The UCCJEA generally places the burden of proof on the party contesting the validity of a foreign judgment. See Ala.Code 1975, § 30–3B–308(d)(1)c. In this case, the mother presented only her affidavit as evidence to support her position. In that affidavit, the mother attested that she had not received notice of that “hearing,” presumably referencing the March 18, 2013, trial in the Florida court. She did not assert that the Florida court had undertaken a duty to notify her of the trial setting or that it had negligently failed to send her notice. Even assuming that the Florida court had assumed the duty, due process requires only notice “reasonably calculated, under all the circumstances, to apprise interested parties of the pendency of the action and afford them an opportunity to present their objections.” Mullane v. Central Hanover Bank & Trust Co., 339 U.S. 306, 314 (1950). The mother presented no evidence indicating that the Florida court had failed to send out a notice complying with that standard; she asserted only that she did not receive the notice. Under these circumstances, the record does not contain sufficient evidence from which the Alabama trial court could have determined that the Florida court had failed to provide the mother the required notice and an opportunity to be heard.
In the absence of proof that the Florida court exercised its jurisdiction to award the father custody of the child in a manner inconsistent with due process, the Alabama trial court correctly determined that the second pickup order was entitled to full faith and credit under Ala.Code 1975, § 30–3B–313, as a proper exercise of the Florida court's continuing jurisdiction over the case. The mother has not raised any other meritorious arguments, so we affirm the Alabama trial court's judgment, as amended.
1. The court hereby takes judicial notice of the record from the previous appeal. See Morrow v. Gibson, 827 So.2d 756, 762 (Ala .2002) (“ ‘This court takes judicial notice or has judicial knowledge of contents of it records with reference to its previous consideration of litigation presently before it.’ “ (quoting FDIC v. Equitable Life Assurance Soc'y of the United States, 289 Ala. 192, 194, 266 So.2d 752, 753 (1972))).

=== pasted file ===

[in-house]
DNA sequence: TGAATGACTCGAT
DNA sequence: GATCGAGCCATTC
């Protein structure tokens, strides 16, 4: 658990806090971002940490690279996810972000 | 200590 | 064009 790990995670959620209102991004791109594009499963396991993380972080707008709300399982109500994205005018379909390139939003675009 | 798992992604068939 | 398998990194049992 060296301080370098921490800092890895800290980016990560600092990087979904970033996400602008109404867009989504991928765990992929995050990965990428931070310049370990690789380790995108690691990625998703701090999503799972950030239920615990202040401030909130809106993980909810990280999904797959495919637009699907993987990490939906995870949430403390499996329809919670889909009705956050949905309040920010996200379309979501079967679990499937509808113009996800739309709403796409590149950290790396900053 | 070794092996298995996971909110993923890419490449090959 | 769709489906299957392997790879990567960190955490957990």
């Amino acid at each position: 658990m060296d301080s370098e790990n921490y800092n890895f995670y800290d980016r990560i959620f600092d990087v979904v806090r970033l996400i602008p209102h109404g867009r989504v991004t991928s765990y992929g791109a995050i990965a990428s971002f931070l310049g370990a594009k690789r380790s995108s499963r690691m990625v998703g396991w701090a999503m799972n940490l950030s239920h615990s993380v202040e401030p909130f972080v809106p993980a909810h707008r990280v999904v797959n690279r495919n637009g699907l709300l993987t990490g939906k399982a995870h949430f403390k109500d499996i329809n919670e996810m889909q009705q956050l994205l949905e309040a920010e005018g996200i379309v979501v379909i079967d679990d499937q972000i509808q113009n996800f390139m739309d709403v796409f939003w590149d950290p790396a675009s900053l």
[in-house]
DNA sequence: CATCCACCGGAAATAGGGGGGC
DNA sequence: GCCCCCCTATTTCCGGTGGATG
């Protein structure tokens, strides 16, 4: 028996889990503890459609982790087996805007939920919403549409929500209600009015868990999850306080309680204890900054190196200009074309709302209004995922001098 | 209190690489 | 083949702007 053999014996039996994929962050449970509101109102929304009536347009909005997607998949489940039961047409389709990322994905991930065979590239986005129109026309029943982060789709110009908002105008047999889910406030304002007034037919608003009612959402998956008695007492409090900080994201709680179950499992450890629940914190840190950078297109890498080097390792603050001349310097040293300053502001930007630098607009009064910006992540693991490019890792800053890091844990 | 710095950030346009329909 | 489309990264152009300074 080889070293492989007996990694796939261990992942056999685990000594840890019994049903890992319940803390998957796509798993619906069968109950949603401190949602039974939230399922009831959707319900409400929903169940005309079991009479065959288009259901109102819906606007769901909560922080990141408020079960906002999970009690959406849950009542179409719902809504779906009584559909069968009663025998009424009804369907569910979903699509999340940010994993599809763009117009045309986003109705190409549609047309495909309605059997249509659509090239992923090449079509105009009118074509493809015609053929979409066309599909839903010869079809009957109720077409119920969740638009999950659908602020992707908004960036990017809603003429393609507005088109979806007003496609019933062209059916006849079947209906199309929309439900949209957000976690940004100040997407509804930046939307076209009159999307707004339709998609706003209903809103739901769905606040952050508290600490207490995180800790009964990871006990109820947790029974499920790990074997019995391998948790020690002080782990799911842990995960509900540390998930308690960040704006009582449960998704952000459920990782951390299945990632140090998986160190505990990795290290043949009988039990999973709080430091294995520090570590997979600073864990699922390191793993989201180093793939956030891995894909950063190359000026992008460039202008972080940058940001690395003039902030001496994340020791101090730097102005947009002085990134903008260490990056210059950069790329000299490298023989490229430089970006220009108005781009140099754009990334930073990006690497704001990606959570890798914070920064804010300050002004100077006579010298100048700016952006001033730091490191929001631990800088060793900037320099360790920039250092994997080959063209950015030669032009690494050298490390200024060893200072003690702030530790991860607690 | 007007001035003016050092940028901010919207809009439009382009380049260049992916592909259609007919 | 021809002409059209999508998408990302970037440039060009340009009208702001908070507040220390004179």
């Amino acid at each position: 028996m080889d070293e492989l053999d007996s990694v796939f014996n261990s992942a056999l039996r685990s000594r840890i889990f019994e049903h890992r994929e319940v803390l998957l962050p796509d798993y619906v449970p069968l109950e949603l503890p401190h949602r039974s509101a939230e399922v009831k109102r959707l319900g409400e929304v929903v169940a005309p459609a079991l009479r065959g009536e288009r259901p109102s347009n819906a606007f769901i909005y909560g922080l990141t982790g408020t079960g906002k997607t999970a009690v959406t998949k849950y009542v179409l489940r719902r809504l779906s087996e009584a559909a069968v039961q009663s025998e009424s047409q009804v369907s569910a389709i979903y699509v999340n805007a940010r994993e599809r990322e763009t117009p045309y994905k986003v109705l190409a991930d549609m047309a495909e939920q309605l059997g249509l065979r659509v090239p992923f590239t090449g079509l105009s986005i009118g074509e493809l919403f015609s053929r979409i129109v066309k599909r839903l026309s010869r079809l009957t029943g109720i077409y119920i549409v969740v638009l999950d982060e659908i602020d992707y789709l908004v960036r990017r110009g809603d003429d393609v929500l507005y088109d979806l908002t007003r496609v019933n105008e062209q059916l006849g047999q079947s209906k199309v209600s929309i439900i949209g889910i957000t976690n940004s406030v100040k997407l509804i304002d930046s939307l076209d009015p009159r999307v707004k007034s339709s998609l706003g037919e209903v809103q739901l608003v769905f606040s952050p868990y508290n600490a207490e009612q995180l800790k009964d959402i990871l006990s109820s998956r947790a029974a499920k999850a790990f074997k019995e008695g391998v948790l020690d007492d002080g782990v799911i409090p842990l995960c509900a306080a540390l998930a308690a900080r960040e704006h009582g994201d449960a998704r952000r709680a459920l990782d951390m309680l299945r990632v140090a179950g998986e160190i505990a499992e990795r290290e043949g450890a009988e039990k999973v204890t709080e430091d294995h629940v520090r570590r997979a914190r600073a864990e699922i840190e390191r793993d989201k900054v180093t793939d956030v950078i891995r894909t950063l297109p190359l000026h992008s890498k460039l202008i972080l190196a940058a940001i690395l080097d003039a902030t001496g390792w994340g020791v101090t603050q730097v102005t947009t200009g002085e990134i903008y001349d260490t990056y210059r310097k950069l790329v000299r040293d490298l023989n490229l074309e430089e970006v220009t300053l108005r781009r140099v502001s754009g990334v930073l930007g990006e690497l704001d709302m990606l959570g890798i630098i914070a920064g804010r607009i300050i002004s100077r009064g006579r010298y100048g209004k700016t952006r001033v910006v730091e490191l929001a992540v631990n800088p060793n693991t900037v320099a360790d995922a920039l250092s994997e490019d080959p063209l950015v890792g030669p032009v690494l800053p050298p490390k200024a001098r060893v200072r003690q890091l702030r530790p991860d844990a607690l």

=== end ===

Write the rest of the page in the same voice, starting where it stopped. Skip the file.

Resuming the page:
2. The mother argues that the father did not request enforcement of the second pickup order but, instead, merely requested registration of that order. We note, however, that the body of the father's complaint clearly requests enforcement of the second pickup order. See, e.g., Union Springs Tel. Co. v. Green, 285 Ala. 114, 117, 229 So.2d 503, 505 (1969) ( “The rule is that the character of a pleading is determined and interpreted from its essential substance, and not from its descriptive name or title.”). Therefore, we find the mother's argument regarding this issue to be without merit.
3. Because the mother did not raise the issue in the trial court, we do not further discuss the proper procedure to be followed in order to obtain enforcement of a foreign pickup order.
4. The Alabama trial court had ordered the father to submit to drug testing, but the father had not complied with that order by December 7, 2015. The mother moved the Alabama trial court to stay enforcement of its amended judgment based, in part, on the father's noncompliance with that order. The Alabama trial court granted the motion for a stay. On December 11, 2015, the father filed in this court a motion to vacate the stay or, in the alternative, a petition for a writ of mandamus directing the Alabama trial court to vacate its stay. This court elected to treat the father's filing as a petition for a writ of mandamus and denied the father's petition. Ex parte Moxcey (No. 2150269, Dec. 11, 2015), ––– So.3d –––– (Ala.Civ.App.2015) (table).
THOMPSON, P.J., and PITTMAN, THOMAS, and DONALDSON, JJ., concur.